Now that we talk about speed, even though the main problem affecting the same be the hosting (inside or outside) there are also other factors that can make our web go slower (and we have seen that it is a key point in China) as can be:

• Website images are not size optimized
• Poorly code in our website
• Low hosting quality (even inside Mainland China)
• Our site is using services blocked in China (Google Fonts, Google Maps, Twitter, Facebook, etc…) which prevents the page from loading

4 – Did you say… services blocked? … the Chinese Great Firewall

China not only has a huge physical walls to defend themselves (in the past). China also has a large digital wall, the Great Firewall. Originally known “Golden Shield Project” but ironically nicknamed Great Firewall, it is a censorship and surveillance project initiated by the Chinese Ministry of Public Security in 2003.

This project acts as a digital censor and block all websites that do not meet the content requirements that marks the Chinese government.

Here you can see some more information about how the censorship works.

Among other things, Chinese Internet censorship censored webpages that have content that include; news sources cover topics considered that are defamatory against China: such as police brutality, Tiananmen Square protests of 1989, freedom of speech, Taiwan Government, Dalai Lama or the Tibet Independence Movement International …

These sites are banned or are indexed to a lesser degree, if at all, by some Chinese search engines and have significant impact on search results.

As a result of this control in China they are blocked pages as usual for us as Google, Twitter or Facebook (it does no matter how much Mark go jogging in Tiananmen). Although great firewall control is easy to jump (using a VPN, for example) the difficulty of accessing these pages has made their use and popularity is low.

Facebook blocked in China
Stop laughing Mark. It´s not gonna happen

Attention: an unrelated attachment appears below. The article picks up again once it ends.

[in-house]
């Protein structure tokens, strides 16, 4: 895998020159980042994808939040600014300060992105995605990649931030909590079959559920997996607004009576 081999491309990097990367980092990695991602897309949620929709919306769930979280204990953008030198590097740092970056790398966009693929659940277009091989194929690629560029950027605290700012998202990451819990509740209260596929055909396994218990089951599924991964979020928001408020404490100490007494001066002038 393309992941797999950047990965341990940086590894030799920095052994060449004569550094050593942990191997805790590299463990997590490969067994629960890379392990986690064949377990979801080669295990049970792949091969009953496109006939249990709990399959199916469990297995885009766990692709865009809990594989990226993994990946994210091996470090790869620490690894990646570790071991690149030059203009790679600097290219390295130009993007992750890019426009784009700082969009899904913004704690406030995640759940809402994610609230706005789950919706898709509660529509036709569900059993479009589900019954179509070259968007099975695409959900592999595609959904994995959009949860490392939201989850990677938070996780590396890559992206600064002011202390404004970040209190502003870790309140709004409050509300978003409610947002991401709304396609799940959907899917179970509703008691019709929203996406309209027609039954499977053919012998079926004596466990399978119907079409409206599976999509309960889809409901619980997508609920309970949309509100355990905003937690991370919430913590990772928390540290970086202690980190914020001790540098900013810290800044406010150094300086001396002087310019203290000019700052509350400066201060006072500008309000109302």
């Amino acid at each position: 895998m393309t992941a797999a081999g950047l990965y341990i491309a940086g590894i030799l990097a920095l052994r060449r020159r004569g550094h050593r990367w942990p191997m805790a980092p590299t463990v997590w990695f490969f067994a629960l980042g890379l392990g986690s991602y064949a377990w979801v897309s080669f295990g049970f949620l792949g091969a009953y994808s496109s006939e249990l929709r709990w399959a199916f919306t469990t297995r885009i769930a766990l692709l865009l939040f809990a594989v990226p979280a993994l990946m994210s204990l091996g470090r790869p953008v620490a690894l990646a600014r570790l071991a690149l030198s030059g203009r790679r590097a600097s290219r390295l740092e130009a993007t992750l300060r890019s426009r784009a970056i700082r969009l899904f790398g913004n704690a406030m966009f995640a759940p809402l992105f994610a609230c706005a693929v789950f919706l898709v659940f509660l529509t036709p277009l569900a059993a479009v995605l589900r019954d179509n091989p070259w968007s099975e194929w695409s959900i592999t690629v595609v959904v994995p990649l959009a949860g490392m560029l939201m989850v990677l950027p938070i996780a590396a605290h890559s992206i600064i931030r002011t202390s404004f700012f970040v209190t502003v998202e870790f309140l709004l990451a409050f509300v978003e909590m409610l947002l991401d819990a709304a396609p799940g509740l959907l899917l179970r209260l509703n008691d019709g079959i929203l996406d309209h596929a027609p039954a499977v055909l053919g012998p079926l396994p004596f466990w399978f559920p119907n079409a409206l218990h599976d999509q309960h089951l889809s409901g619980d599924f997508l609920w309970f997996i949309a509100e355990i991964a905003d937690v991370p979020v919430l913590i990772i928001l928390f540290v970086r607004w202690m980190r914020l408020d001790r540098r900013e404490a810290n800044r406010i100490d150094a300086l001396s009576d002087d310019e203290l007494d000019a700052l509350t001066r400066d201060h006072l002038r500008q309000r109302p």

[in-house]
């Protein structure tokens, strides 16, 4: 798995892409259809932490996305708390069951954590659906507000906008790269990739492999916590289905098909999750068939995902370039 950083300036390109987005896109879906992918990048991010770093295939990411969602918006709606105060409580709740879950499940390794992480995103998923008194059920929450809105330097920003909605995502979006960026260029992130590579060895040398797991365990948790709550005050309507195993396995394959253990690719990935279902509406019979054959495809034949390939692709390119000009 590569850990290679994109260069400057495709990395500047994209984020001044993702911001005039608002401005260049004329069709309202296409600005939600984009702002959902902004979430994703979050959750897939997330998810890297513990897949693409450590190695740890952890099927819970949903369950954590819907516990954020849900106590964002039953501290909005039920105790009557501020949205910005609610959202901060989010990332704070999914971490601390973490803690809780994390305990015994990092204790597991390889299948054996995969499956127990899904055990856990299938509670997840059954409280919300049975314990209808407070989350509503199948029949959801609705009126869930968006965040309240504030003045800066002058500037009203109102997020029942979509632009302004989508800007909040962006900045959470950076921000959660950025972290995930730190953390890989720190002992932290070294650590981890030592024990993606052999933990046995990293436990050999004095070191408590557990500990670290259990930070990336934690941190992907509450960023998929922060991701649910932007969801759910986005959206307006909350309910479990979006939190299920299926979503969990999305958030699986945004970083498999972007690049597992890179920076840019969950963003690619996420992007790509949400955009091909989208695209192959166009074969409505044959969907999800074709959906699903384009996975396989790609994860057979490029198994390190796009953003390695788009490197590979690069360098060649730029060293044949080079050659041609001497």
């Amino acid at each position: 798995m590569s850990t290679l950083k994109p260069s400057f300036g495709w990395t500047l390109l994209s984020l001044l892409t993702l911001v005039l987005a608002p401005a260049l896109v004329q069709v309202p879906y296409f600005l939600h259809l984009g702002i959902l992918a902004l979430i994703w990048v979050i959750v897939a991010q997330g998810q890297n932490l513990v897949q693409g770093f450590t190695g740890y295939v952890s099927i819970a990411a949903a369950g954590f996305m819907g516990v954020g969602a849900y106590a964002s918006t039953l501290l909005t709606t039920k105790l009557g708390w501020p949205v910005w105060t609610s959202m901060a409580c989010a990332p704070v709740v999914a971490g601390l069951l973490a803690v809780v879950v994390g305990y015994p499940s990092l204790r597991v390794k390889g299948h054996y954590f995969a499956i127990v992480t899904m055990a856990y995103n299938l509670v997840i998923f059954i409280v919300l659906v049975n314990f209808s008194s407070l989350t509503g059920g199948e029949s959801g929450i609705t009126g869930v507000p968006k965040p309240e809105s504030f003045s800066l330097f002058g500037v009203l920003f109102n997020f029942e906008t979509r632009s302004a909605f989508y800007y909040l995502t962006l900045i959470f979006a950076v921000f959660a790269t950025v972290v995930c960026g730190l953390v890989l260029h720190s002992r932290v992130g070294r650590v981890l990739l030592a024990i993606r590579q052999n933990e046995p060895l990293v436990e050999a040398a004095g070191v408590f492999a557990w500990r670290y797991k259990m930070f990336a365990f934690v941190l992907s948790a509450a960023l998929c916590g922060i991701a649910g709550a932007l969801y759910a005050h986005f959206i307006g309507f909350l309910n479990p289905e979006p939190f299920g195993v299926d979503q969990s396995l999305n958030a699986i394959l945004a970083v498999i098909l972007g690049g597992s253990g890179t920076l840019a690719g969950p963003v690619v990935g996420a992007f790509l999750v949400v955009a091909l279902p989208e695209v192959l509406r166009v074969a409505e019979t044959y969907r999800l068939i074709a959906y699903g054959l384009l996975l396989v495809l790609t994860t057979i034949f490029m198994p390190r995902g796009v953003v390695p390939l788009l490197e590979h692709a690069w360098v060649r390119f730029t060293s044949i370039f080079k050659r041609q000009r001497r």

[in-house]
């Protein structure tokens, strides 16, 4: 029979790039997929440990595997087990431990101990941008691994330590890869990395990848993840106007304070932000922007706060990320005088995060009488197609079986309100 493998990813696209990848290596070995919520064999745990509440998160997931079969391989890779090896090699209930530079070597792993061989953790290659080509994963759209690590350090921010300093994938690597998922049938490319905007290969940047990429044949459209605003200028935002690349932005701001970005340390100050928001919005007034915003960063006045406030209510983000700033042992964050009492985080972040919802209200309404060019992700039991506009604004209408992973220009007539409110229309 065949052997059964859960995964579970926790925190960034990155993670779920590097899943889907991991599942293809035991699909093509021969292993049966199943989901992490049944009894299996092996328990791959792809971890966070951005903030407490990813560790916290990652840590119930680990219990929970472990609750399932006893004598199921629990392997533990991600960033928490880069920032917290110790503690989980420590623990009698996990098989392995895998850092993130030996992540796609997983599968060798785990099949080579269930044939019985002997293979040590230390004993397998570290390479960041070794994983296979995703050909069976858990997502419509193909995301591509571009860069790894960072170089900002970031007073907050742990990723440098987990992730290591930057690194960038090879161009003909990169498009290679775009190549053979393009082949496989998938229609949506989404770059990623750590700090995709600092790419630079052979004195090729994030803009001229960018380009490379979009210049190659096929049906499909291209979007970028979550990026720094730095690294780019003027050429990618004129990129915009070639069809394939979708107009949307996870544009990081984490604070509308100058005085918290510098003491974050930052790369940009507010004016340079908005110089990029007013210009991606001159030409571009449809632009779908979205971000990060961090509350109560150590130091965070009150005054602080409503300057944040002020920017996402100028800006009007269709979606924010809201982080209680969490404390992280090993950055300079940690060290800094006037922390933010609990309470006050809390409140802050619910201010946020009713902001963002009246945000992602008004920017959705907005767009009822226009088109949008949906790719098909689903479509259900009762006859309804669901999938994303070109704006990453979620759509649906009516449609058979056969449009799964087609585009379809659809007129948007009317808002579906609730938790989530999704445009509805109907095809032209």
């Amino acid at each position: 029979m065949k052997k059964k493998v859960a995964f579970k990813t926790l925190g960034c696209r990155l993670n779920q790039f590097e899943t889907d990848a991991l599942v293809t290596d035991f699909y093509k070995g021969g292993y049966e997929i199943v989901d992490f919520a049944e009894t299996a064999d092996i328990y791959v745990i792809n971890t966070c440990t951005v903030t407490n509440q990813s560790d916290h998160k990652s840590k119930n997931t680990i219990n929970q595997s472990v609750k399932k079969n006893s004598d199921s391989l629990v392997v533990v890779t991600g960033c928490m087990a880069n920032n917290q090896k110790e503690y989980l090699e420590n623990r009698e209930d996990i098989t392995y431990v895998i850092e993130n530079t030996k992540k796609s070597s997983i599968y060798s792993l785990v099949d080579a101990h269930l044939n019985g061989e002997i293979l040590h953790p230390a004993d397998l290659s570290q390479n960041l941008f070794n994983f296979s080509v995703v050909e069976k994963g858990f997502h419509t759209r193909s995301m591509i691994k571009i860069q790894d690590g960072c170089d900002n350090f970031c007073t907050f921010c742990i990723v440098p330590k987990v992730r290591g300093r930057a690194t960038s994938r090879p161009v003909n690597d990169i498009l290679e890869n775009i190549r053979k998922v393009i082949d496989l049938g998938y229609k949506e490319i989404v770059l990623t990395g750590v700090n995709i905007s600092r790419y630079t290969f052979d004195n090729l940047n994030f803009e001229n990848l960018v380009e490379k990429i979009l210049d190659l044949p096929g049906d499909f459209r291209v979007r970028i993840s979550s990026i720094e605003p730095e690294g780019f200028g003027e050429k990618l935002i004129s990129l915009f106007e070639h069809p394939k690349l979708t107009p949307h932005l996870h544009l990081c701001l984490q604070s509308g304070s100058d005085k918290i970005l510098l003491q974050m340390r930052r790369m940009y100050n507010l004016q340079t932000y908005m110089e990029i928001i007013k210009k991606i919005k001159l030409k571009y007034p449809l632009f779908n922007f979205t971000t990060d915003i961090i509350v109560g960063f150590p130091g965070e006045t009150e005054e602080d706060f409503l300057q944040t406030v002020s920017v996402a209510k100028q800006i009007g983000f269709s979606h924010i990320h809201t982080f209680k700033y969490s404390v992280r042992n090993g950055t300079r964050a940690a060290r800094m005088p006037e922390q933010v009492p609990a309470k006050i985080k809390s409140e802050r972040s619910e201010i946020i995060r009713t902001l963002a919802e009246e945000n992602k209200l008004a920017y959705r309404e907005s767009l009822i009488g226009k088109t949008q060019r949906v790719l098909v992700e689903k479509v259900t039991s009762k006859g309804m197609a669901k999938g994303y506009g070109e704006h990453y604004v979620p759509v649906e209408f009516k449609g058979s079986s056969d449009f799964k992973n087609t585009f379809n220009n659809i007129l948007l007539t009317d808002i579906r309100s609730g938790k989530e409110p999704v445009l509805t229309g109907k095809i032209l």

This means we need to be very careful with our website content, try to be sure to avoid Great Firewall content restrictions and not to use third party banned platforms like Google (Google Maps, Google Fonts), Facebook or Twitter.

5 – New Players & New Rules

So, no Facebook or twitter, how am I going to promote my website? China has a digital ecosystem different of everything we are use to. Surely you’re wondering how you survive without some of the usual promotional tools. Natural positioning in Google, PPC Adwords campaigns, promotion of content on social networks like Facebook or Twitter …

In China you will find new players who have occupied these gaps and in some cases, created new niches. These new players have taken advantage of the absence of foreign competition (Facebook, Google …), its adaptation to Chinese culture and peculiarity and in some cases even a strong government support.

These actors we found some “copycat“, certified copies of known systems, such as:

  • Baidu, the Chinese search engine par excellence (suspiciously similar to Google)
  • Weibo, the microblogging service (suspiiiiciouuusssslyyy similar to Twitter)
  • Youku, video service (guess who it is similar?)

We also have WeChat, the jewel of the crown and the mobile app (almost an OS) that includes messaging, payments, calls, moments … and which we discussed in detail in another post.

For our website to be inside China digital life it must be adapted to the rules of these actors, common in the dailylife of the Chinese consumer.

So, who are the big guys that you need to be friend of?

As soldiers in a war, most of these tools fall into three large “armies”. These three groups are known as the BAT and are in constant battle to dominate the Chinese digital ecosystem.

bat_gameofchina
Who is going to win this war?

In short, Baidu holds commanding market share over search. Alibaba holds to the same power over e-commerce. Tencent is the dominant player in social media. But they are constantly trying to invade their territory, in a very interesting war for any fan marketing.

One of the commonalities of the BAT is a full support of the government, together with its dominant position in the market, makes this status quo is difficult to change.

What does it means for our website? We need to adapt our communication to this new players, generating our social media activity through Wechat, optimizing our SEO for Baidu or 360, uploading our videos in Youku, adding sharing actions in our content with Chinese social platforms… anything we use to do in our occidental site does not help us here and can be even negative for our goals. As we have seen, if we keep on using tools like Facebook (post sharing options for example) we can be blocked by the Great Firewall.

Do you want to know more? Sure? CHECK THE SECOND PART OF THIS POST HERE

References:

http://www.china-briefing.com/news/2015/05/22/best-practices-launching-china-website.html
https://econsultancy.com/blog/67466-why-do-chinese-websites-look-so-busy/
http://www.latmultilingual.com/build-localized-chinese-website/

Sources:
http://www.freepik.com/free-vector/screen-with-a-website-and-icons_847180.htm
http://www.freepik.es/vector-gratis/trabajador-llorando_834598.htm